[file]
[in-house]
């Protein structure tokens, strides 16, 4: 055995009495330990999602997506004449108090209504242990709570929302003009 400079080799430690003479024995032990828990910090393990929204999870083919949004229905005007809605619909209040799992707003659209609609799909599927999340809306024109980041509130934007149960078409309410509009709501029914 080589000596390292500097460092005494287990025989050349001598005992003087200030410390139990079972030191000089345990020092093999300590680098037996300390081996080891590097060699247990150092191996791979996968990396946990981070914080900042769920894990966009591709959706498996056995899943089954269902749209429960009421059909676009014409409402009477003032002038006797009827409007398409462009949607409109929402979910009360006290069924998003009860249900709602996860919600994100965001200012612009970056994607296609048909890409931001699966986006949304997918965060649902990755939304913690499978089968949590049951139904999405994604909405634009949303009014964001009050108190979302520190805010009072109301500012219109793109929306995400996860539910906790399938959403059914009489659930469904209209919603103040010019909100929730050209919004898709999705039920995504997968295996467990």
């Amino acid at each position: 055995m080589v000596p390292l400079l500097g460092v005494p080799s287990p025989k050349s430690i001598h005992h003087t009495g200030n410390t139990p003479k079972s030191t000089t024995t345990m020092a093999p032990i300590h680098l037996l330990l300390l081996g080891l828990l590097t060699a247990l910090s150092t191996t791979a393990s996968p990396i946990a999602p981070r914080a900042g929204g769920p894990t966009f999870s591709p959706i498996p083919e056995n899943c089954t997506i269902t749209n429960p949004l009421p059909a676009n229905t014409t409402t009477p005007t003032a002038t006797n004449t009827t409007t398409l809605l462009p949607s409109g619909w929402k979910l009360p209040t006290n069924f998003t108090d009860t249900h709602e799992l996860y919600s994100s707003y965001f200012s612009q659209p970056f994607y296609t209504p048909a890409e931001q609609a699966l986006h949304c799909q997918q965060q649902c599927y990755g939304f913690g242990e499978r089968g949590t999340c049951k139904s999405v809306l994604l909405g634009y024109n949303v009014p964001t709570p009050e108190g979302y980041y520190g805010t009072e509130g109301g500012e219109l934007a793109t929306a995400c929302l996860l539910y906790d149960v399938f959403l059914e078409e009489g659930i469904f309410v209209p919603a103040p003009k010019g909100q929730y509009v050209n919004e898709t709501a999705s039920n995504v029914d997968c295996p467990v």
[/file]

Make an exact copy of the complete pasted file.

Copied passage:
[in-house]
């Protein structure tokens, strides 16, 4: 055995009495330990999602997506004449108090209504242990709570929302003009 400079080799430690003479024995032990828990910090393990929204999870083919949004229905005007809605619909209040799992707003659209609609799909599927999340809306024109980041509130934007149960078409309410509009709501029914 080589000596390292500097460092005494287990025989050349001598005992003087200030410390139990079972030191000089345990020092093999300590680098037996300390081996080891590097060699247990150092191996791979996968990396946990981070914080900042769920894990966009591709959706498996056995899943089954269902749209429960009421059909676009014409409402009477003032002038006797009827409007398409462009949607409109929402979910009360006290069924998003009860249900709602996860919600994100965001200012612009970056994607296609048909890409931001699966986006949304997918965060649902990755939304913690499978089968949590049951139904999405994604909405634009949303009014964001009050108190979302520190805010009072109301500012219109793109929306995400996860539910906790399938959403059914009489659930469904209209919603103040010019909100929730050209919004898709999705039920995504997968295996467990």
């Amino acid at each position: 055995m080589v000596p390292l400079l500097g460092v005494p080799s287990p025989k050349s430690i001598h005992h003087t009495g200030n410390t139990p003479k079972s030191t000089t024995t345990m020092a093999p032990i300590h680098l037996l330990l300390l081996g080891l828990l590097t060699a247990l910090s150092t191996t791979a393990s996968p990396i946990a999602p981070r914080a900042g929204g769920p894990t966009f999870s591709p959706i498996p083919e056995n899943c089954t997506i269902t749209n429960p949004l009421p059909a676009n229905t014409t409402t009477p005007t003032a002038t006797n004449t009827t409007t398409l809605l462009p949607s409109g619909w929402k979910l009360p209040t006290n069924f998003t108090d009860t249900h709602e799992l996860y919600s994100s707003y965001f200012s612009q659209p970056f994607y296609t209504p048909a890409e931001q609609a699966l986006h949304c799909q997918q965060q649902c599927y990755g939304f913690g242990e499978r089968g949590t999340c049951k139904s999405v809306l994604l909405g634009y024109n949303v009014p964001t709570p009050e108190g979302y980041y520190g805010t009072e509130g109301g500012e219109l934007a793109t929306a995400c929302l996860l539910y906790d149960v399938f959403l059914e078409e009489g659930i469904f309410v209209p919603a103040p003009k010019g909100q929730y509009v050209n919004e898709t709501a999705s039920n995504v029914d997968c295996p467990v």